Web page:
MCViewPoint

Opinion from a Libertarian ViewPoint

TGIF: Parents Should Govern Their Kids’ Education

Posted by M. C. on June 25, 2022

by Sheldon Richman

Sotomayor also writes: “If a State cannot offer subsidies to its citizens without being required to fund religious exercise, any State that values its historic antiestablishment interests more than this Court does will have to curtail the support it offers to its citizens.” I ask: so what’s wrong with that? Government has no business subsidizing people. If it wants them to have more money, cut and abolish taxes.

https://libertarianinstitute.org/articles/tgif-parents-should-govern-ed/

How clear are these opening words of the First Amendment: “Congress shall make no law respecting an establishment of religion, or prohibiting the free exercise thereof”?

Judging by the U.S. Supreme Court’s many ventures into this area, we’d have to say not very clear at all. There’s a lesson in that. Constitutions don’t interpret themselves. People do, and the line between interpreting and making law is not as bright as we’re told.

The latest Court decision in the matter, Carson v. Makin, is instructive in that regard. The 6-3 decision — Republican appointees made up the majority, Democratic appointees the minority — struck down Maine’s exclusion of religious schools from a program that provides tax-funded tuition assistance to all parents who live in school districts that do not provide “free, public” secondary education. That’s over half the districts. Maine, according to the Court, is the most rural state in the country. Who knew?

Under the program, those parents can spend the money at another district’s school or at an academically accredited “nonsectarian” private school. The plaintiffs, two families, argued that this restriction violates both the Free-exercise clause and the establishment clause of the First Amendment, along with the Equal Protection Clause of the Fourteenth Amendment. The U.S. district and appellate courts had sided with the state.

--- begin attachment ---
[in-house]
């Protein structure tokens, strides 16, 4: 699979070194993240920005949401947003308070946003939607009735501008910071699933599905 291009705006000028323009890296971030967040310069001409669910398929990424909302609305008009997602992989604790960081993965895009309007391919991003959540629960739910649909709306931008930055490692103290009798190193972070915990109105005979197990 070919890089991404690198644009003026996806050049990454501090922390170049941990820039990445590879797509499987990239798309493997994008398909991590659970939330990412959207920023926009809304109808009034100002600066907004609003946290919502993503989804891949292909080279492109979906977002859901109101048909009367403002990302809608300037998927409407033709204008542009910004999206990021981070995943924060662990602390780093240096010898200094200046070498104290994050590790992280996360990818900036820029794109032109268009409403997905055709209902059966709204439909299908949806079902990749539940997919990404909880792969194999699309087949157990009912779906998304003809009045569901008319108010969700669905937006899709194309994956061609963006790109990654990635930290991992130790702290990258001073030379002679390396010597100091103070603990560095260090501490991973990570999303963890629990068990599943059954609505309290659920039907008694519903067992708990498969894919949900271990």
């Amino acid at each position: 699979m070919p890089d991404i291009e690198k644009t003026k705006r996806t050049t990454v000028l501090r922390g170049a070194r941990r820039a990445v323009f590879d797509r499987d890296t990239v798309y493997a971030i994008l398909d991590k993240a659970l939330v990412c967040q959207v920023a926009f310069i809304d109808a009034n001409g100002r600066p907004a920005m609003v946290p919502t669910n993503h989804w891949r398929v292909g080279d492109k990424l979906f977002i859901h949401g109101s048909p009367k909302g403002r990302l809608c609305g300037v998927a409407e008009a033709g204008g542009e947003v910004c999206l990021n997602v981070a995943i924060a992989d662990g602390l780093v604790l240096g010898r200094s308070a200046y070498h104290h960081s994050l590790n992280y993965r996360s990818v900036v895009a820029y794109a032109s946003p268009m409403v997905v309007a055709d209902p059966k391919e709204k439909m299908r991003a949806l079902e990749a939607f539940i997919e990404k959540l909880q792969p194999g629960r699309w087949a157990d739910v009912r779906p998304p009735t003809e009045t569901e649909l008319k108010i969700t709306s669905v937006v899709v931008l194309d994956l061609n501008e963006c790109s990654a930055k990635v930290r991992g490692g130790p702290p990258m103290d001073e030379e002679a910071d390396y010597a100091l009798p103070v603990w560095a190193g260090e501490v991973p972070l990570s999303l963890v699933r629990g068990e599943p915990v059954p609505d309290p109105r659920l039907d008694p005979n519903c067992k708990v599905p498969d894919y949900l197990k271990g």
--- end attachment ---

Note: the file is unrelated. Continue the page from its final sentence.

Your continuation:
The six justices of the majority held that the exclusion of sectarian schools violated the guarantee of the free exercise of religion despite the fact that religion permeated the regular curriculum. (Remember, these were state-approved schools academically.) But the minority justices said the exclusion violated the prohibition on the establishment of religion because the money would go to schools that used it to teach their particular faiths. It was establishment clause v. free-exercise clause.

So who is right? Can that question be answered? Chief Justice John Roberts’s majority opinion and the dissenting opinions by retiring Justice Stephen Breyer and Justice Sonia Sotomayor point to many Court precedents that seem to support their conflicting positions. But the precedents aren’t much help because one can always say that an earlier case differed in an important way from the current one.

Leaving aside one’s background philosophy, all of the arguments seem plausible and consistent with the constitutional text. One might appeal to historical materials, but my hunch is you can find disagreements there too. There’s a lesson in all this, one captured by legal scholar John Hasnas in “The Myth of the Rule of Law.” (A discussion of Hasnas’s paper is here.)

See the rest here

Be seeing you

Leave a Reply

Fill in your details below or click an icon to log in:

WordPress.com Logo

You are commenting using your WordPress.com account. Log Out /  Change )

Twitter picture

You are commenting using your Twitter account. Log Out /  Change )

Facebook photo

You are commenting using your Facebook account. Log Out /  Change )

Connecting to %s

 
%d bloggers like this: